In comparison to those with higher levels of the "sunshine vitamin", adults with low blood levels of vitamin D are 26 percent more likely to suffer a premature death, say researchers from the Albert Einstein College of Medicine in New York.
In this new study, published in the Archives of Internal Medicine, 13,331 adults had their blood levels of vitamin D tracked for an average of 8.7 years. During the study, 1,806 people suffered premature deaths from heart disease, cancer or other diseases.
Low blood levels of vitamin D were linked to a higher risk of death from all causes including heart disease, breast and colon cancers, type 2 diabetes, and tuberculosis.
Scientists believe low blood levels of vitamin D may be a distinct and separate risk factor for death from heart disease, along with better known risk factors such as family history, high blood cholesterol levels, high blood pressure, and obesity.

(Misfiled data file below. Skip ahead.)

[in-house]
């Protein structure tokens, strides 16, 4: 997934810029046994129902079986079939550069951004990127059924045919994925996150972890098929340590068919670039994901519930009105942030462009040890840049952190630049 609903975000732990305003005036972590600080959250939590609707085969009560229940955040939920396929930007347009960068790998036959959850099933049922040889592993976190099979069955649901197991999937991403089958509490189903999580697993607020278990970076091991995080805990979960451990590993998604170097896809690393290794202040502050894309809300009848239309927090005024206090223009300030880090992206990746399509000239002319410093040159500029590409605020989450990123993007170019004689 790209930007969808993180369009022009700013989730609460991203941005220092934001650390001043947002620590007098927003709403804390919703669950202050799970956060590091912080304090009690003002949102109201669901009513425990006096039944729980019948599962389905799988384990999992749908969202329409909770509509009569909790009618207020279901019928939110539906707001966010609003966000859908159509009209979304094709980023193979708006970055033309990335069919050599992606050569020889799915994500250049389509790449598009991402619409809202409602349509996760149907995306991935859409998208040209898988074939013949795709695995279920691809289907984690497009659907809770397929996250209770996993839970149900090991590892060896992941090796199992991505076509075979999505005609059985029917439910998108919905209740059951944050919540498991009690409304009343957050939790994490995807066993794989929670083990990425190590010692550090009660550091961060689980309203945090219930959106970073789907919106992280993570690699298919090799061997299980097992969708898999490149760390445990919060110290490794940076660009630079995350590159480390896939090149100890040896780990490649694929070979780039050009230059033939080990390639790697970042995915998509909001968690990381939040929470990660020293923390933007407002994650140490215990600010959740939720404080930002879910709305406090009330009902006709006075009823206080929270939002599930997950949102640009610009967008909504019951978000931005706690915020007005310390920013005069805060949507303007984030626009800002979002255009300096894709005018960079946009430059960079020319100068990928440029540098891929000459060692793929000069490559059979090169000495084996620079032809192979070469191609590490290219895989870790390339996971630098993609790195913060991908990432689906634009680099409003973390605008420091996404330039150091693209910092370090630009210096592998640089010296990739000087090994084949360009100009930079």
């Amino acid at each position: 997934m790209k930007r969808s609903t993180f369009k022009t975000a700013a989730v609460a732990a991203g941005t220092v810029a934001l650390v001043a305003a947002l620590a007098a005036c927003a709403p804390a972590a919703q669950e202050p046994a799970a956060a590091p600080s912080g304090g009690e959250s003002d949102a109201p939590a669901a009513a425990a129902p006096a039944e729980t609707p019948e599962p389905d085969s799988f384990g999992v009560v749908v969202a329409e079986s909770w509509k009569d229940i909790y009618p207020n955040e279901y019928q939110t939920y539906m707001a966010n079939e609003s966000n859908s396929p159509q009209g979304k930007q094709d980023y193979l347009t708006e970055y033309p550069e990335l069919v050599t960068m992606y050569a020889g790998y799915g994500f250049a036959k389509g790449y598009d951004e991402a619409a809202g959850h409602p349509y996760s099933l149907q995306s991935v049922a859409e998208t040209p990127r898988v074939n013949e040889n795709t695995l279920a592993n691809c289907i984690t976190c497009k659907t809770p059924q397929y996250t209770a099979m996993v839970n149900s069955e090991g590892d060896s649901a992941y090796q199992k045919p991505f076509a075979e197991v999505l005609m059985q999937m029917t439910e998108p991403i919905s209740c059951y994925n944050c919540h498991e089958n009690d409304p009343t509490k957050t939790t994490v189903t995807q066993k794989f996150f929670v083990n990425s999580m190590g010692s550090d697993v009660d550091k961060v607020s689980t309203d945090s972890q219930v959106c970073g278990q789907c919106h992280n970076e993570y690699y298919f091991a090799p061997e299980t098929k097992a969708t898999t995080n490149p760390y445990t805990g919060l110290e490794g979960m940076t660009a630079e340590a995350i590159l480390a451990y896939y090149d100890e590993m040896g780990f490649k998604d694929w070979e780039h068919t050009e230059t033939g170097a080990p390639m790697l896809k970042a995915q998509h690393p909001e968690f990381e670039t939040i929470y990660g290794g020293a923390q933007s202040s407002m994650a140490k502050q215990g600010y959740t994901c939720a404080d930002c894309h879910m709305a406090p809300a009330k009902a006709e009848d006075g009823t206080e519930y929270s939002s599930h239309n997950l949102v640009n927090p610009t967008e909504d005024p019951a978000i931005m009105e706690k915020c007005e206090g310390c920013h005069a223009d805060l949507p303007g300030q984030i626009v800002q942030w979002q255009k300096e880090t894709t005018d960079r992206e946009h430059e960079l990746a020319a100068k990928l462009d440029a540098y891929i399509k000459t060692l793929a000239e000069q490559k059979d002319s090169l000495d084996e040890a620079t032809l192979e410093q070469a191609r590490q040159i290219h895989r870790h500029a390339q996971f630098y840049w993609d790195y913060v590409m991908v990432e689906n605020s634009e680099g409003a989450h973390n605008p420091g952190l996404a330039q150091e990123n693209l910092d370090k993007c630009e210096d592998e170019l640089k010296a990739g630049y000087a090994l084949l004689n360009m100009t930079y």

Previous research has shown that Vitamin D helps lower blood pressure, reduce inflammation and boost the immune system.
The body makes vitamin D when our skin is exposed to sunlight, however, many Canadians get too little vitamin D from sun exposure, especially in the winter.
For this reason, milk, soy beverages, margarine, butter, and some brands of orange juice are fortified with vitamin D. Other food sources of vitamin D include egg yolks, and oily fish like salmon, sardines, or herring.
The Canadian Cancer Society recommends 1,000 IU (international units) of the vitamin D daily during the fall and winter months. Older adults, people with dark skin, those who don't go outdoors often, and those who wear clothing that covers most of their skin should take the supplement all year round.
To determine the dose of vitamin D you need to take, add up how much you're already getting from your multivitamin and calcium supplements. Choose a vitamin D supplement that contains vitamin D-3, instead of vitamin D-2 which is less potent.
Learn about Medcan's Elements Daily Packs which provides vitamin D along with calcium, magnesium, a multivitamin and omega-3 fatty acids.
All research on this web site is the property of Leslie Beck Nutrition Consulting Inc. and is protected by copyright. Keep in mind that research on these matters continues daily and is subject to change. The information presented is not intended as a substitute for medical treatment. It is intended to provide ongoing support of your healthy lifestyle practices.